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How White Sox and Cubs players performed in the All-Star Game, including Tim Anderson’s part in a flashy double play

The night began with Denzel Washington honoring Jackie Robinson.

Moments later, members of the National League and American League teams gathered near home plate at Dodger Stadium, where Mookie Betts led the crowd in wishing Rachel Robinson a happy 100th birthday.

There were big cheers when Clayton Kershaw of the hometown Los Angeles Dodgers struck out New York Yankees slugger Aaron Judge.

Judge’s Yankees teammate Giancarlo Stanton provided the power with a two-run homer in the fourth against another Dodgers pitcher, Tony Gonsolin. Byron Buxton of the Minnesota Twins followed with a homer to left.

It was the seventh set of back-to-back homers in All-Star Game history, and they were enough to lead the American League to a 3-2 win in front of 52,518.

The Chicago White Sox had two players on the AL roster — Tim Anderson, who started at shortstop, and closer Liam Hendriks — and the Chicago Cubs had two on the NL squad in starting catcher Willson Contreras and outfielder Ian Happ.

Here’s how the game went for the players from both teams.

White Sox

Tim Anderson

After just missing out on a chance to hit in his first All-Star Game last year in Denver — he was on deck in the ninth inning — Anderson made the most of being voted a starter this year. He went 1-for-2 with a single to left in the fourth.

“It was definitely cool, first at-bat,” Anderson said. “I’ll always remember that and I’ll always remember going 1-for-2 in the 2022 All-Star Game.”

Anderson was the first Sox player to start at shortstop in the All-Star Game since Luis Aparicio in 1970, and he was involved in the action in the first inning, taking part in a tremendous double play.

Cleveland Guardians second baseman Andrés Giménez went to his backhand to field Manny Machado’s hard-hit grounder. Giménez made a behind-the-back flip to Anderson, who threw to first to complete the double play.

Anderson squared off against Sandy Alcantara of the Miami Marlins in his first at-bat, grounding out to first to end the second inning.

Anderson ranged to his left to make a nice play in the third, fielding and throwing out Machado.

“We’ll always have video,” Anderson said. “It’s great to have that as part of my story.”

He came up during the AL’s three-run fourth, following the back-to-back homers with the single to left against Gonsolin. Xander Bogaerts of the Boston Red Sox replaced Anderson at shortstop in the bottom of the fourth.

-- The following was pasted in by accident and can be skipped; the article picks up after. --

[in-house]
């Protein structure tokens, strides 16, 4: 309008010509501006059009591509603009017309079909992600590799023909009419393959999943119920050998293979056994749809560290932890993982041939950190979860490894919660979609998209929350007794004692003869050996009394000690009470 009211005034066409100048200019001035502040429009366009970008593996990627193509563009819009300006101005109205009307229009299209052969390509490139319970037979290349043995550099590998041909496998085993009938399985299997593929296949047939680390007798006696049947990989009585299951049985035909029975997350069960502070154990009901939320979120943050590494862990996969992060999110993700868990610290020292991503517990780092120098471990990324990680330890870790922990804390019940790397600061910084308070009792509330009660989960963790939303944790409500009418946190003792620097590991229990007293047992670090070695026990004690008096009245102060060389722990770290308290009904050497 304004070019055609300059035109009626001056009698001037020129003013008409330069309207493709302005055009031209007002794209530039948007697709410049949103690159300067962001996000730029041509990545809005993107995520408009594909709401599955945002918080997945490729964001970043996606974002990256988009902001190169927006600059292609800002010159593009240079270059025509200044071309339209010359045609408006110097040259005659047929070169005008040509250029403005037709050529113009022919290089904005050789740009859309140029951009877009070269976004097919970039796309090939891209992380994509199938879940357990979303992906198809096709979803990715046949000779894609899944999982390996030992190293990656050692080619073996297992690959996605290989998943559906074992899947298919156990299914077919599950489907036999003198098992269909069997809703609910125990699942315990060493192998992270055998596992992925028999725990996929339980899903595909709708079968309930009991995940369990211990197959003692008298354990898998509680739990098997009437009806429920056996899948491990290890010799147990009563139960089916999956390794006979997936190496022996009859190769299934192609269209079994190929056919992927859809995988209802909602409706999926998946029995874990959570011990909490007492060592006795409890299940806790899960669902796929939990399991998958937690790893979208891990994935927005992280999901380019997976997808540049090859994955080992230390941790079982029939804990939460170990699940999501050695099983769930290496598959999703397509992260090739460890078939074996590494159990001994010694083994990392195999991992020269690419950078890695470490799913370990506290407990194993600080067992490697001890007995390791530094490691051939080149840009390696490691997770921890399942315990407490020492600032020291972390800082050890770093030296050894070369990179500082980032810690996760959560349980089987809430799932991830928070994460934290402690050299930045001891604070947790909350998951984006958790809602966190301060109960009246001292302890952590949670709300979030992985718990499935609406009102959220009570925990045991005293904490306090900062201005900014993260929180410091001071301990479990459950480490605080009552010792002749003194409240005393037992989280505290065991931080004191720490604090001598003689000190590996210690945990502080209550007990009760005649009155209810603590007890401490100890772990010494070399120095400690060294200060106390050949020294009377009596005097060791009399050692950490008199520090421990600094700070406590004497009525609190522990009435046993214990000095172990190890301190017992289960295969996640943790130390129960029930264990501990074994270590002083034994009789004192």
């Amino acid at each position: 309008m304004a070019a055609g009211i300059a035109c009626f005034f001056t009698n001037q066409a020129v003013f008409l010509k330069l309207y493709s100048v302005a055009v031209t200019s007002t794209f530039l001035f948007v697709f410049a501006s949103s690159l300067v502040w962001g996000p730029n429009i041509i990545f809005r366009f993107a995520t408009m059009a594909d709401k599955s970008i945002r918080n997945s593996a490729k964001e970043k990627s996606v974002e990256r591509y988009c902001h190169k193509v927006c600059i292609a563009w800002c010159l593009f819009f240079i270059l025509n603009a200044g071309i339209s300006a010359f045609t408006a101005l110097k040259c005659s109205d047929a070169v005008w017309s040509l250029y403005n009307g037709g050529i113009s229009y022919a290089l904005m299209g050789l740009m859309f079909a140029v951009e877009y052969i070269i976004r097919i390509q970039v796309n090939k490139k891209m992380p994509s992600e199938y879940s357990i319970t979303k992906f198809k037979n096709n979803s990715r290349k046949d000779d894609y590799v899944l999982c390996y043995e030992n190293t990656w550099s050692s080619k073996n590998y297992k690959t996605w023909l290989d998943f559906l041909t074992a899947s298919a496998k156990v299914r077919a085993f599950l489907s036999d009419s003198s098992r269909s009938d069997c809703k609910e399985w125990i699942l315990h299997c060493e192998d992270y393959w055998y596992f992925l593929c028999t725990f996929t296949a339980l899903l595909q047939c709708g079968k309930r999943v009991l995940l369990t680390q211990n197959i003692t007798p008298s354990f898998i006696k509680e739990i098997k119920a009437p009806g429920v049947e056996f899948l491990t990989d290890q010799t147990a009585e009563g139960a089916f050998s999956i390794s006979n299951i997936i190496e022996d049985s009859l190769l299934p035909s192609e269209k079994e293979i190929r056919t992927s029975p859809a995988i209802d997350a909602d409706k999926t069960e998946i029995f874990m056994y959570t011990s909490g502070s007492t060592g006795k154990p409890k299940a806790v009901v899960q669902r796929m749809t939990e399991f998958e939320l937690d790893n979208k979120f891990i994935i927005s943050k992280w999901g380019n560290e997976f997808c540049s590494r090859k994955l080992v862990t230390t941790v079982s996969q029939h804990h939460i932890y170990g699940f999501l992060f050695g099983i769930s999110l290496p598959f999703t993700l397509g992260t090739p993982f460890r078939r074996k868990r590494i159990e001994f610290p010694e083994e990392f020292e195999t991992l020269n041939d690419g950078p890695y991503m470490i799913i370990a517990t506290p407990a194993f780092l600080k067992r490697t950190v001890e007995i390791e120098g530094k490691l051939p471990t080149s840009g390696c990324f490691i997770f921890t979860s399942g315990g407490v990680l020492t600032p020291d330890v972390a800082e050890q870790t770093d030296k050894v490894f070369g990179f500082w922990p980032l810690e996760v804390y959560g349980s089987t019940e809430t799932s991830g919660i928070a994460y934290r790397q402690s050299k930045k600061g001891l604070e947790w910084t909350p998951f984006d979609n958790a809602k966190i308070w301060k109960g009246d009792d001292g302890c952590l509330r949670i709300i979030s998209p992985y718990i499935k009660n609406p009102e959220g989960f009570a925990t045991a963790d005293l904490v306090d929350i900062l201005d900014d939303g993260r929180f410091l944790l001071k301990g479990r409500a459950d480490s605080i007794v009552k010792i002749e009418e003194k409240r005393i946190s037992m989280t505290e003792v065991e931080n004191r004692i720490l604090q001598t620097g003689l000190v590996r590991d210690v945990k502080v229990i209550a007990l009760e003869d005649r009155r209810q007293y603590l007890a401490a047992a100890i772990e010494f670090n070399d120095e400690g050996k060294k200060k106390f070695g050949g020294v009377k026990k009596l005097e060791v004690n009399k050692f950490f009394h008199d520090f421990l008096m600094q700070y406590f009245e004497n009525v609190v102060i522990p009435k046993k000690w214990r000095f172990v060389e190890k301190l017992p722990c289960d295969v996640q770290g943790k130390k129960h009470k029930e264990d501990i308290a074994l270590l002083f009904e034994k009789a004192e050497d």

“Just looking for something to put the barrel on,” Anderson said. “And I got some tough pitches to hit. I picked one out and it was able to get through the hole.”

Liam Hendriks

Hendriks, who earned the save in last year’s game at Coors Field, came in to get the last out of the eighth.

“I really wanted to get in there, but I wanted everyone to pitch,” said Hendriks, also an All-Star in 2019 with the Oakland Athletics. “We unfortunately didn’t get the chance to throw (Jordan) Romano (of the Toronto Blue Jays) in there. Just happy I was able to get in there, be it one out or two outs. I was happy to do whatever.”

Hendriks entered with two outs and a runner on first. He faced Travis d’Arnaud and got the Atlanta Braves catcher to fly out to center.

He screamed, “Julio,” as in Julio Rodríguez of the Seattle Mariners, who made the catch. He waved while asking for the ball.

“Luckily I was mic’d up and so was Julio, so he heard me as I was screaming for the ball through the microphone,” Hendriks said. “So luckily we were able to figure it out.”

Hendriks hugged AL manager Dusty Baker when he made it to the dugout.

“I’ve got the ball, it’s authenticated, it’s in my box right now headed back to Chicago,” Hendriks said. “And that’s something I’ll cherish as well because it’s going to go in the display case with the jersey. It’s a really cool experience.”

Cubs

Willson Contreras

Willson and William Contreras became the first pair of brothers since Roberto and Sandy Alomar Jr. in 1992 to start an All-Star Game together. Willson batted sixth in the NL lineup and William seventh.

Having my brother along my side is a blast,” Willson told reporters. “We got to talk a lot about the game.”

Willson came up in the first and struck out swinging against starter Shane McClanahan of the Tampa Bay Rays. William struck out looking against Alex Manoah of the Toronto Blue Jays to begin the second.

Facing the A’s Paul Blackburn in the fourth, Willson reached on a fielding error by Guardians third baseman José Ramírez. William didn’t get the chance to drive in his brother, as he was lifted for Albert Pujols.

Willson exited after the fifth, replaced by d’Arnaud behind the plate.

“It was really great,” Willson said. “Something about this was very special. I was just talking to my family about it. Having that great group of guys in the National League makes it even better.”

Ian Happ

Happ made his first All-Star appearance, entering in the sixth at center field. Next to him in left was former Cub Kyle Schwarber.

“That was cool, to play the outfield together at that stage in that game,” Happ told the Tribune. “We played I can’t tell you how many games in center and left together, so to do it again, really cool.”

Happ batted with two outs in the seventh against Gregory Soto of the Detroit Tigers. He worked a full count before drawing a walk.

“It was awesome,” he said. “Just to get in there, play some innings in the outfield and get that at-bat and experience. Really, really fun.”

Happ was on deck when Jake Cronenworth struck out to end the game.

“I was hoping to get that last one,” he said.

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